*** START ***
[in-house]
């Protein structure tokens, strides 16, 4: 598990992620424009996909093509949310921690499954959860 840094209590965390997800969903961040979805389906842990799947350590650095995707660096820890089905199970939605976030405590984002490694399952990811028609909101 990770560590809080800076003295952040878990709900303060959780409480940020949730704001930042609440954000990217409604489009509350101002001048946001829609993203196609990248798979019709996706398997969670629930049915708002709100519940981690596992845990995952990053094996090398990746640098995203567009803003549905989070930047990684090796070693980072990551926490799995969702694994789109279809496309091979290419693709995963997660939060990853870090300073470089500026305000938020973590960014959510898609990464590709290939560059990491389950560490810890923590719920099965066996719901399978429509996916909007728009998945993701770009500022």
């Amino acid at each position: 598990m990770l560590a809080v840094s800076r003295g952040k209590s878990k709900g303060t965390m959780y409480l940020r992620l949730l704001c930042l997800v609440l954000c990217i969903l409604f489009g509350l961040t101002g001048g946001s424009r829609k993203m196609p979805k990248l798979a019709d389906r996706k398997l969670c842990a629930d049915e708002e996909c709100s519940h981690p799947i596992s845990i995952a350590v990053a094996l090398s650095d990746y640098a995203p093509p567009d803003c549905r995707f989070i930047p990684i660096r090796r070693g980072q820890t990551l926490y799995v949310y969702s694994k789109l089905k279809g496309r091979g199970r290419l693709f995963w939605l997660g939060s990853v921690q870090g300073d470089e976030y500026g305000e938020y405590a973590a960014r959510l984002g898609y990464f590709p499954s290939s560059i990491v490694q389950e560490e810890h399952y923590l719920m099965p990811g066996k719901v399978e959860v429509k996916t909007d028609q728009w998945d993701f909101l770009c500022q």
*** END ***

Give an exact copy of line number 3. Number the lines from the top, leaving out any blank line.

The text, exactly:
């Amino acid at each position: 598990m990770l560590a809080v840094s800076r003295g952040k209590s878990k709900g303060t965390m959780y409480l940020r992620l949730l704001c930042l997800v609440l954000c990217i969903l409604f489009g509350l961040t101002g001048g946001s424009r829609k993203m196609p979805k990248l798979a019709d389906r996706k398997l969670c842990a629930d049915e708002e996909c709100s519940h981690p799947i596992s845990i995952a350590v990053a094996l090398s650095d990746y640098a995203p093509p567009d803003c549905r995707f989070i930047p990684i660096r090796r070693g980072q820890t990551l926490y799995v949310y969702s694994k789109l089905k279809g496309r091979g199970r290419l693709f995963w939605l997660g939060s990853v921690q870090g300073d470089e976030y500026g305000e938020y405590a973590a960014r959510l984002g898609y990464f590709p499954s290939s560059i990491v490694q389950e560490e810890h399952y923590l719920m099965p990811g066996k719901v399978e959860v429509k996916t909007d028609q728009w998945d993701f909101l770009c500022q």